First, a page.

Chandrayaan-3 completes last Moon-bound manoeuvre; week to go for lunar landing

Chandrayaan-3 entered into the moon orbit on 5 August, following which orbit reduction manoeuvres were carried out on 6, 9 and 14 August.

BySouth First Desk

Published Aug 16, 2023 | 1:40 PMUpdatedAug 16, 2023 | 1:40 PM

Chandrayaan 3 closer to moon as it completes its final Moon bound manoeuvre

On Wednesday, 16 August, India’s ambitious Chandrayaan-3 spacecraft successfully executed its fifth and final moon-bound orbit manoeuvre, putting it even closer to the Moon’s surface.

ISRO’s third lunar expedition in 15 years, Chandrayaan-3 embarked on its month-long journey towards the moon on 14 July, piggybacking on the agency’s latest heavy-lift launch vehicle LVM3-M4 — nicknamed “Fat Boy” — from the spaceport Sriharikota in Andhra Pradesh.

With this, the spacecraft has completed all of its Moon-bound manoeuvres, and it will now prepare for the separation of the lander module—comprising the lander and rover — from the propulsion module.

“Today’s successful firing, needed for a short duration, has put Chandrayaan-3 into an orbit of 153 km x 163 km, as intended. With this, the lunar-bound manoeuvres are completed. It’s time for preparations as the Propulsion Module and the Lander Module gear up for their separate journeys,” ISRO said in a post on X (formerly Twitter).

Separation of the lander module from the propulsion module is planned for 17 August, it said.

Post its launch on 14 July, India’s third Moon mission Chandrayaan-3 entered into the lunar orbit on 5 August, following which orbit reduction manoeuvres were carried out on 6, 9 and 14 August.

As the mission progressed, a series of manoeuvres were conducted by ISRO to gradually reduce Chandrayaan-3’s orbit and position it over the lunar poles.

Also read: Orbit reduction manoeuvre brings Chandrayaan-3 closer to moon

Lander to ‘deboost’

After separation, the lander is expected to undergo a “deboost” (the process of slowing down) to place it in an orbit, where the Perilune (closest point to the Moon) is 30 kilometres and Apolune (farthest point from the Moon) is 100 km, from where the soft landing on the south polar region of the Moon will be attempted on 23 August, ISRO sources said.

ISRO chairman S Somanath recently said the most critical part of the landing is the process of bringing the velocity of the lander from 30 km height to the final landing, and that the ability to transfer the spacecraft from horizontal to vertical direction is the “trick we have to play” here.

The chairman further explains, “The velocity at the start of the landing process is almost 1.68 km per second, but this speed is horizontal to the surface of the moon. The Chandrayaan-3 here is tilted almost 90 degrees, it has to become vertical.”

“So, this whole process of turning from horizontal to vertical is a very interesting calculation mathematically. We have done a lot of simulations. It is here where we had the problem last time (Chandrayaan-2),” Somanath explained.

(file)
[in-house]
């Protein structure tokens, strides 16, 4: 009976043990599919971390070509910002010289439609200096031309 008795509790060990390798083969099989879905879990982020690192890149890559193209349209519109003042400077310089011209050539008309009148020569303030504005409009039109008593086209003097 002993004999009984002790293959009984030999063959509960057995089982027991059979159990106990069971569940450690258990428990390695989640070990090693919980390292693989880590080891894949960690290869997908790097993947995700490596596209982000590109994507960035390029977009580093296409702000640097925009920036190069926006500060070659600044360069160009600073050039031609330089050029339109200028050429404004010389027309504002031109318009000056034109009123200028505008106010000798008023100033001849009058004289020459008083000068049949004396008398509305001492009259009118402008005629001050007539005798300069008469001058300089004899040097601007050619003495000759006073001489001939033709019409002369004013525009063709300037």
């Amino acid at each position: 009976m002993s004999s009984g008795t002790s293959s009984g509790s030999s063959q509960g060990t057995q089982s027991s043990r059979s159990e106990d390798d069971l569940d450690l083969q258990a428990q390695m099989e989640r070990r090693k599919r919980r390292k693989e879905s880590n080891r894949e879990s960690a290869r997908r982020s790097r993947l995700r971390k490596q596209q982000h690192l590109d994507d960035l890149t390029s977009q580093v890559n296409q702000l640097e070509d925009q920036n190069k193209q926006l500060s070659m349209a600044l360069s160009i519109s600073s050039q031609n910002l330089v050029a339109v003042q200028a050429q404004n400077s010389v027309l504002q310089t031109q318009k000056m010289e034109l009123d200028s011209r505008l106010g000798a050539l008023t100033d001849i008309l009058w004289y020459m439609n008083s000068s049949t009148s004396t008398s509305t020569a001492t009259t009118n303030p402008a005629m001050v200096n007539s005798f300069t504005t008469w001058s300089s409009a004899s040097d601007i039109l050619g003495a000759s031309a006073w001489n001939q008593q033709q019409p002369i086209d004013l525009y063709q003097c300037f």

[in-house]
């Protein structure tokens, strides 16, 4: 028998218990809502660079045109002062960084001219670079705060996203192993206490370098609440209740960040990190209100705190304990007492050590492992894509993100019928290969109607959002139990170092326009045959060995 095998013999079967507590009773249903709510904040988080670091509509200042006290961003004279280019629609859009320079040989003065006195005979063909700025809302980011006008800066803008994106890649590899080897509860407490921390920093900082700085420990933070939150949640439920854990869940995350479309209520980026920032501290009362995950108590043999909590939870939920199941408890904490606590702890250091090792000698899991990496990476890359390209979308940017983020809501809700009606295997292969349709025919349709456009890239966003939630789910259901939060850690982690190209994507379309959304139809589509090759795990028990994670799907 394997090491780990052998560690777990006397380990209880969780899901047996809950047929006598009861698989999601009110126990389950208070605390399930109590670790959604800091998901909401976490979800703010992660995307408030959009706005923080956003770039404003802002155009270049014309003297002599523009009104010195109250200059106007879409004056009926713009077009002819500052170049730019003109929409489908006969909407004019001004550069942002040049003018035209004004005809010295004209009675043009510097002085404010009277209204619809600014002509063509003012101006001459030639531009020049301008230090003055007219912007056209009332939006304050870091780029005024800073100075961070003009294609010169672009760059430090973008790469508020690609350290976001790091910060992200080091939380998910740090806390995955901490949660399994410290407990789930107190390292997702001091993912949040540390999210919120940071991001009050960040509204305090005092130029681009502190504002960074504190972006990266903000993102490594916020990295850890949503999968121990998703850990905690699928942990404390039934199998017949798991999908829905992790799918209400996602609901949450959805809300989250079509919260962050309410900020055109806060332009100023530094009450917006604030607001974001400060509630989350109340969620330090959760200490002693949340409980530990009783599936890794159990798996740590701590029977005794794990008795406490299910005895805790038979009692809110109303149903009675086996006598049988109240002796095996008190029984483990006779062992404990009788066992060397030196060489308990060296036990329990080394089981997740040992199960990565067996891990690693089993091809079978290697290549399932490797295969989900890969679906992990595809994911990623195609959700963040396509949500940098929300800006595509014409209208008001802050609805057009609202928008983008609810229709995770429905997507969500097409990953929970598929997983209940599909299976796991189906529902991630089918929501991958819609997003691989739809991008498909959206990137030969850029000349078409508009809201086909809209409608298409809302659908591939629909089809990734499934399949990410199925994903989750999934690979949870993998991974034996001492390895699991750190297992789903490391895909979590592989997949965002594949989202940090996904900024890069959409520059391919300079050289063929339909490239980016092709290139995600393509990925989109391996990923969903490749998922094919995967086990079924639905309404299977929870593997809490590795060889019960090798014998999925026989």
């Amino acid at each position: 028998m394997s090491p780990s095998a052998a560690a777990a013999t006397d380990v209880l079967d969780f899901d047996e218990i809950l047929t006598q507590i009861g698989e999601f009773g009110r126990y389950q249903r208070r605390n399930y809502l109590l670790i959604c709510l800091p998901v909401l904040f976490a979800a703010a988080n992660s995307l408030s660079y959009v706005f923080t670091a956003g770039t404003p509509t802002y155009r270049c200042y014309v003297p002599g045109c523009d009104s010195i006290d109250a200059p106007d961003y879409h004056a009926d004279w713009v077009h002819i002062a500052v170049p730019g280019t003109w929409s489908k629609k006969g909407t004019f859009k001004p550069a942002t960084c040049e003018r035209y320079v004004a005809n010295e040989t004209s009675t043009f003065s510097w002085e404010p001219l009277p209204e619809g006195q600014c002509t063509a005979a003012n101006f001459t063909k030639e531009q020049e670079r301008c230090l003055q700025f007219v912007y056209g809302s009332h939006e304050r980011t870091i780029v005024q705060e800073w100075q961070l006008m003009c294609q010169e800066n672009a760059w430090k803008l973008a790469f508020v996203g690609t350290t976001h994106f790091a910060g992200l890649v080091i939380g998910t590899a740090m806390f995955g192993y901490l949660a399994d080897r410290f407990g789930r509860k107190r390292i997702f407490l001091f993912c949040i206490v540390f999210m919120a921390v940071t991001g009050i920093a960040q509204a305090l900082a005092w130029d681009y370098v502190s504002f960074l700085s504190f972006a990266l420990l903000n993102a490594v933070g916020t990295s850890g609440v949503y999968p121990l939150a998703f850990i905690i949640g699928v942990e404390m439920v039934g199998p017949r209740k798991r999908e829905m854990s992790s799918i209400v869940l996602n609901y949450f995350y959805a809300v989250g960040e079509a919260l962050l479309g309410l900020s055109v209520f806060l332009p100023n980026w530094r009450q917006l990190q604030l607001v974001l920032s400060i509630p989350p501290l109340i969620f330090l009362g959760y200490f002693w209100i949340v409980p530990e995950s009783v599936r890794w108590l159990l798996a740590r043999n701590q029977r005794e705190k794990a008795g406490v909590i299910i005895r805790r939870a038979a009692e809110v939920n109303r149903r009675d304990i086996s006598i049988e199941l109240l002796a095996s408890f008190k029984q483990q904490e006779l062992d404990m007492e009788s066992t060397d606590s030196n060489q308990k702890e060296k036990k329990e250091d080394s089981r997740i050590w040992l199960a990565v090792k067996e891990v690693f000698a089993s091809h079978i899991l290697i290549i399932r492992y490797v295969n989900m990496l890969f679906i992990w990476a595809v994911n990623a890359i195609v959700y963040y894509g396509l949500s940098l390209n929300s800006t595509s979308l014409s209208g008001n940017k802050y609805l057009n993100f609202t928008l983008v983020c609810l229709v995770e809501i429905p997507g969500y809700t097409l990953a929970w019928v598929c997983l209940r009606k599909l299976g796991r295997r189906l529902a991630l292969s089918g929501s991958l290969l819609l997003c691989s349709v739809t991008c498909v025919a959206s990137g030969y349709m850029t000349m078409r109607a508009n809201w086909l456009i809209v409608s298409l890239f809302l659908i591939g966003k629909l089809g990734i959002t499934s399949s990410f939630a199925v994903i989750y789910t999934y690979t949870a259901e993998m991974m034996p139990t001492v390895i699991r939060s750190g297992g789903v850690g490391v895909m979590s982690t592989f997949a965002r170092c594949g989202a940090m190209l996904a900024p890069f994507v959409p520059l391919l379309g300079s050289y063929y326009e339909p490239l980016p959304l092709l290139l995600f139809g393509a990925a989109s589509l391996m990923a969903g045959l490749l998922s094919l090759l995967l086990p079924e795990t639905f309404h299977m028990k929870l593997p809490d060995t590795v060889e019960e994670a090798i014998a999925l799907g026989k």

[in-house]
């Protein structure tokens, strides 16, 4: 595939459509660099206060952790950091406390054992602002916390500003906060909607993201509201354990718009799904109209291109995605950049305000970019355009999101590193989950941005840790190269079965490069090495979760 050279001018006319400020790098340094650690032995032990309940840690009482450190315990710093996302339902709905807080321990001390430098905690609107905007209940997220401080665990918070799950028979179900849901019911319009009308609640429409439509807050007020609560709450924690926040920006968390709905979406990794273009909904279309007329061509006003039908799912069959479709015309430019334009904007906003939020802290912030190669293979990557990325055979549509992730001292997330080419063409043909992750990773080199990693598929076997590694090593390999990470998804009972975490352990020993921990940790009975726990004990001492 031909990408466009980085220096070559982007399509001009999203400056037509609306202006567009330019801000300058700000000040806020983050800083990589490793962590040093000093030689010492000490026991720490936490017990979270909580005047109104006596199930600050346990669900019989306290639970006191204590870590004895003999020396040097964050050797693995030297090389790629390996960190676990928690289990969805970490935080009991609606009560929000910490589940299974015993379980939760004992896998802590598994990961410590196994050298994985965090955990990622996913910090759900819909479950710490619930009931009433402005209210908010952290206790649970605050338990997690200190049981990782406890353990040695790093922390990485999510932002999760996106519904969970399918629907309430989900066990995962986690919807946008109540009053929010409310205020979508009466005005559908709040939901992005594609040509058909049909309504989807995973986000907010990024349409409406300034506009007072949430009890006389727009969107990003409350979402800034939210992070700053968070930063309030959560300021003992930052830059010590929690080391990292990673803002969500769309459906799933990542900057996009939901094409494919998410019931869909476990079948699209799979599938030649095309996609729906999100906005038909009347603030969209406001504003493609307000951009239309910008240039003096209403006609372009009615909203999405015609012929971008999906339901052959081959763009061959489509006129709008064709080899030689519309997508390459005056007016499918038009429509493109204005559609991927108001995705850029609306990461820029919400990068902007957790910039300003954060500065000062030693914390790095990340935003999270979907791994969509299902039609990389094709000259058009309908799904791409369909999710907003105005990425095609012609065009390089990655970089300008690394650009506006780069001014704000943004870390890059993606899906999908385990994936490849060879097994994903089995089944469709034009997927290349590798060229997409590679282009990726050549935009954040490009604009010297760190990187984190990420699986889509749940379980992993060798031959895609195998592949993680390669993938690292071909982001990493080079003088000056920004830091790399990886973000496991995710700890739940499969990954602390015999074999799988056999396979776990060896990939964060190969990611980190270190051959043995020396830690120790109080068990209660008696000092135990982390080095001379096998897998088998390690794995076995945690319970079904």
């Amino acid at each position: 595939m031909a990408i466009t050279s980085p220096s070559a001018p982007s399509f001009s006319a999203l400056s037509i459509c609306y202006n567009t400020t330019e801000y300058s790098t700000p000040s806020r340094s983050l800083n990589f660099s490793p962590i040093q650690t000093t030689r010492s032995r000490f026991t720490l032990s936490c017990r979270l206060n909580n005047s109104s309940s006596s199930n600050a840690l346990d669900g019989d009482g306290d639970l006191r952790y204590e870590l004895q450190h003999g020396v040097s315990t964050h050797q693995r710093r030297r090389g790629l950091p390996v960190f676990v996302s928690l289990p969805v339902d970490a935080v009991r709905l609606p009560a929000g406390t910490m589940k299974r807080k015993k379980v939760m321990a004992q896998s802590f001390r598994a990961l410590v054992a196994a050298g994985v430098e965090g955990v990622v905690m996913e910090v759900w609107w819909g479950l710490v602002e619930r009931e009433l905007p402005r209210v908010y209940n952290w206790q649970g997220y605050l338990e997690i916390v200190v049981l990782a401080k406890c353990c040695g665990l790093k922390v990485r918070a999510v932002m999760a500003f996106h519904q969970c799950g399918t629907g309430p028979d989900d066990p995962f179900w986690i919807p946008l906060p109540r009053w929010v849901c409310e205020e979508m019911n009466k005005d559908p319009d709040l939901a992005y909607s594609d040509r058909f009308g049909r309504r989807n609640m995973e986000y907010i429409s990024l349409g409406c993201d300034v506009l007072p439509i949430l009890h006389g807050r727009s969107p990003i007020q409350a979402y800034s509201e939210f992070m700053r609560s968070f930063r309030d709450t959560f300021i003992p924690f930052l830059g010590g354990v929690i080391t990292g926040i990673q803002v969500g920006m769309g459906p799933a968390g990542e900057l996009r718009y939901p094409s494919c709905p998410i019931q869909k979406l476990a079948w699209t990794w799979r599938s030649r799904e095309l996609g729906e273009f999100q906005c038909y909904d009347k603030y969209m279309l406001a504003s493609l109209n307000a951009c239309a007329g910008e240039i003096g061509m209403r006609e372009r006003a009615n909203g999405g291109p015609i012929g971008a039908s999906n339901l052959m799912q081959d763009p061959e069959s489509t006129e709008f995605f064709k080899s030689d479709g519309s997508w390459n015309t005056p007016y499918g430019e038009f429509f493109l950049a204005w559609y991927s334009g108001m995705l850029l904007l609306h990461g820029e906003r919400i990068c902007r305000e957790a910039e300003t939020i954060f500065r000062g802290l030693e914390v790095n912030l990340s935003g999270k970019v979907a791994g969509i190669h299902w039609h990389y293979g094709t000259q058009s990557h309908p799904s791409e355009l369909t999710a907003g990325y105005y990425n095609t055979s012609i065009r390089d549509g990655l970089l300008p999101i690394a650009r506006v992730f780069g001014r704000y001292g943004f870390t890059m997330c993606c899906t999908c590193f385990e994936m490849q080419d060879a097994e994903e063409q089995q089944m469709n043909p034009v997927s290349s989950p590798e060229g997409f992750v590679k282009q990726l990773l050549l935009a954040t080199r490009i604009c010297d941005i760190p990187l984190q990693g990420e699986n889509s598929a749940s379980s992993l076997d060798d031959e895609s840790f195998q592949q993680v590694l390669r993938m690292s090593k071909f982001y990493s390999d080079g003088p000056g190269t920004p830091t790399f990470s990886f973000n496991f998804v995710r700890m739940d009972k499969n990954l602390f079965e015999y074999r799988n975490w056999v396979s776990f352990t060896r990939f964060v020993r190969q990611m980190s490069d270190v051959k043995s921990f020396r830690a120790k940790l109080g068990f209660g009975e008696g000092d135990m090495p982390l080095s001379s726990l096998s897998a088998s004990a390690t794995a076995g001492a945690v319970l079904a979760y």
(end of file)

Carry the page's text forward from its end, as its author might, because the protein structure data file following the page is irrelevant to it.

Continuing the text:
Further, it has to be ensured that fuel consumption is less, the distance calculation is correct, and all the algorithms are working properly, he added.

“Extensive simulations have gone, guidance design has been changed, and a lot of algorithms have been put in place to make sure that in all these phases required dispersions are handled…to attempt to make a proper landing,” he said.

Over five moves in the three weeks since the 14 July launch, ISRO had lifted the Chandrayaan-3 spacecraft into orbits farther and farther away from the Earth.

Also read: Chandrayaan-3 mission is in ‘normal health’, says ISRO

Chandrayan 3 to show capability in safe landing

Then, on 1 August in a key manoeuvre— a slingshot move— the spacecraft was sent successfully towards the Moon from Earth’s orbit. Following this trans-lunar injection, Chandrayaan-3 escaped from orbiting the Earth and began following a path that would take it to the vicinity of the Moon.

Chandrayaan-3 is a follow-on mission to Chandrayaan-2 (2019) to demonstrate end-to-end capability in safe landing and roving on the Moon’s surface.

It comprises an indigenous propulsion module, a lander module, and a rover with the objective of developing and demonstrating new technologies required for inter-planetary missions.

The propulsion module other than carrying the lander and rover configuration till about 100 km lunar orbit, has Spectro-polarimetry of Habitable Planet Earth (SHAPE) payload to study the spectral and polarimetric measurements of the Earth from the lunar orbit.

Also Read: ‘Fat boy’ blasts off with Chandrayaan-3, India’s hopes

Mission objectives

The mission objectives of Chandrayaan-3 are to demonstrate a safe and soft landing on the lunar surface, to demonstrate rover roving on the Moon, and to conduct in-situ scientific experiments.

The lander will have the capability to soft land at a specified lunar site and deploy the rover that will carry out in-situ chemical analysis of the Moon’s surface during the course of its mobility.

The lander and the rover have scientific payloads to carry out experiments on the lunar surface.

Through the Chandrayaan 3 mission, scientists are aiming at mastering the technology of soft landing on the surface of the moon.

A successful mission would mean India becomes only the fourth country to accomplish the challenge, after the US, the former Soviet Union, and China.

About 16 minutes after lift-off, Chandrayaan 3 was separated from the rocket and orbited Earth a few times in an elliptical cycle — 170 km at its closest and 36,500 km at its farthest — before moving towards the lunar orbit.

A jubilant ISRO Chairman S Somanath said from the Mission Control Centre (MCC) that the rocket had injected Chandrayaan 3 into a precise orbit.

(With PTI inputs)